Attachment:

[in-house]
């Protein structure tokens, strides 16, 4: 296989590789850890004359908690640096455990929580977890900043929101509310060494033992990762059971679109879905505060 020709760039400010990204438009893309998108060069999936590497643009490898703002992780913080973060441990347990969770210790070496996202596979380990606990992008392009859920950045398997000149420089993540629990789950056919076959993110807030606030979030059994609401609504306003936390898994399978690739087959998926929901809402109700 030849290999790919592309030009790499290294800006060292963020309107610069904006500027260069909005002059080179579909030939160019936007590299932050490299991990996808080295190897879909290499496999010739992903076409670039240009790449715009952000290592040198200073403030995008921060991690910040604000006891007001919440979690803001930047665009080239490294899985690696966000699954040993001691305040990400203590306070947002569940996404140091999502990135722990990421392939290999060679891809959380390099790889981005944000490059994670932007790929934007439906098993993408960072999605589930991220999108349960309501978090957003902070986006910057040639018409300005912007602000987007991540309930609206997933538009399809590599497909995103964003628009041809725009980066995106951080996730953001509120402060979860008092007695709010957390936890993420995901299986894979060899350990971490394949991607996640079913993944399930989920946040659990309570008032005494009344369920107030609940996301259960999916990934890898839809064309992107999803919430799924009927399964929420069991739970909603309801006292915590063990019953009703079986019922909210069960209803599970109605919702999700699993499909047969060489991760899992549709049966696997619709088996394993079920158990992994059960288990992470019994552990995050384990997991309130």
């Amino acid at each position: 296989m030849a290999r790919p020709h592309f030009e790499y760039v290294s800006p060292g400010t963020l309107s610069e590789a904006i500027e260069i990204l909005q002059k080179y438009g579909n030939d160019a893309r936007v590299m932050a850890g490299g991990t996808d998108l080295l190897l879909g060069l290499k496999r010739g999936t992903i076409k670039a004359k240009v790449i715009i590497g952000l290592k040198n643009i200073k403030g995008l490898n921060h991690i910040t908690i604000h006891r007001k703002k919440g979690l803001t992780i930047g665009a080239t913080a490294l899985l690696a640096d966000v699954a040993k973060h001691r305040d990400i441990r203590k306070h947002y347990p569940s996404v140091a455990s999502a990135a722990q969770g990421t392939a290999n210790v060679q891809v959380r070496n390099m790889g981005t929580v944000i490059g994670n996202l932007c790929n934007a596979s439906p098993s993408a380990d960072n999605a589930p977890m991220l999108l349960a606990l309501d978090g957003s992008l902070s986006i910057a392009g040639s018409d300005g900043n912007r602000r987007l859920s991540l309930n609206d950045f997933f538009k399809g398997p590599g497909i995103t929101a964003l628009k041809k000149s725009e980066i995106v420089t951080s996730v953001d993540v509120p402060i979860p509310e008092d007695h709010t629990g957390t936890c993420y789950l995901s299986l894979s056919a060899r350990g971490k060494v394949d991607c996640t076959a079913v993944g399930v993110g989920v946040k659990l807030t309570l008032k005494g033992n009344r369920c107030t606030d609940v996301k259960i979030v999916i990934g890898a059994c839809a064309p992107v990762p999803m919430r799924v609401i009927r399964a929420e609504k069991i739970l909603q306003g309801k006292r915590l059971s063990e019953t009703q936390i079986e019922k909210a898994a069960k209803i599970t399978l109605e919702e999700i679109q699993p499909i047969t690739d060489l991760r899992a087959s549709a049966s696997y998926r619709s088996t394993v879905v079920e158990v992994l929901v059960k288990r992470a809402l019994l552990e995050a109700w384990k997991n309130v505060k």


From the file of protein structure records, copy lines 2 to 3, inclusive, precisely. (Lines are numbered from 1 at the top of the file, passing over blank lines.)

């Protein structure tokens, strides 16, 4: 296989590789850890004359908690640096455990929580977890900043929101509310060494033992990762059971679109879905505060 020709760039400010990204438009893309998108060069999936590497643009490898703002992780913080973060441990347990969770210790070496996202596979380990606990992008392009859920950045398997000149420089993540629990789950056919076959993110807030606030979030059994609401609504306003936390898994399978690739087959998926929901809402109700 030849290999790919592309030009790499290294800006060292963020309107610069904006500027260069909005002059080179579909030939160019936007590299932050490299991990996808080295190897879909290499496999010739992903076409670039240009790449715009952000290592040198200073403030995008921060991690910040604000006891007001919440979690803001930047665009080239490294899985690696966000699954040993001691305040990400203590306070947002569940996404140091999502990135722990990421392939290999060679891809959380390099790889981005944000490059994670932007790929934007439906098993993408960072999605589930991220999108349960309501978090957003902070986006910057040639018409300005912007602000987007991540309930609206997933538009399809590599497909995103964003628009041809725009980066995106951080996730953001509120402060979860008092007695709010957390936890993420995901299986894979060899350990971490394949991607996640079913993944399930989920946040659990309570008032005494009344369920107030609940996301259960999916990934890898839809064309992107999803919430799924009927399964929420069991739970909603309801006292915590063990019953009703079986019922909210069960209803599970109605919702999700699993499909047969060489991760899992549709049966696997619709088996394993079920158990992994059960288990992470019994552990995050384990997991309130």
């Amino acid at each position: 296989m030849a290999r790919p020709h592309f030009e790499y760039v290294s800006p060292g400010t963020l309107s610069e590789a904006i500027e260069i990204l909005q002059k080179y438009g579909n030939d160019a893309r936007v590299m932050a850890g490299g991990t996808d998108l080295l190897l879909g060069l290499k496999r010739g999936t992903i076409k670039a004359k240009v790449i715009i590497g952000l290592k040198n643009i200073k403030g995008l490898n921060h991690i910040t908690i604000h006891r007001k703002k919440g979690l803001t992780i930047g665009a080239t913080a490294l899985l690696a640096d966000v699954a040993k973060h001691r305040d990400i441990r203590k306070h947002y347990p569940s996404v140091a455990s999502a990135a722990q969770g990421t392939a290999n210790v060679q891809v959380r070496n390099m790889g981005t929580v944000i490059g994670n996202l932007c790929n934007a596979s439906p098993s993408a380990d960072n999605a589930p977890m991220l999108l349960a606990l309501d978090g957003s992008l902070s986006i910057a392009g040639s018409d300005g900043n912007r602000r987007l859920s991540l309930n609206d950045f997933f538009k399809g398997p590599g497909i995103t929101a964003l628009k041809k000149s725009e980066i995106v420089t951080s996730v953001d993540v509120p402060i979860p509310e008092d007695h709010t629990g957390t936890c993420y789950l995901s299986l894979s056919a060899r350990g971490k060494v394949d991607c996640t076959a079913v993944g399930v993110g989920v946040k659990l807030t309570l008032k005494g033992n009344r369920c107030t606030d609940v996301k259960i979030v999916i990934g890898a059994c839809a064309p992107v990762p999803m919430r799924v609401i009927r399964a929420e609504k069991i739970l909603q306003g309801k006292r915590l059971s063990e019953t009703q936390i079986e019922k909210a898994a069960k209803i599970t399978l109605e919702e999700i679109q699993p499909i047969t690739d060489l991760r899992a087959s549709a049966s696997y998926r619709s088996t394993v879905v079920e158990v992994l929901v059960k288990r992470a809402l019994l552990e995050a109700w384990k997991n309130v505060k």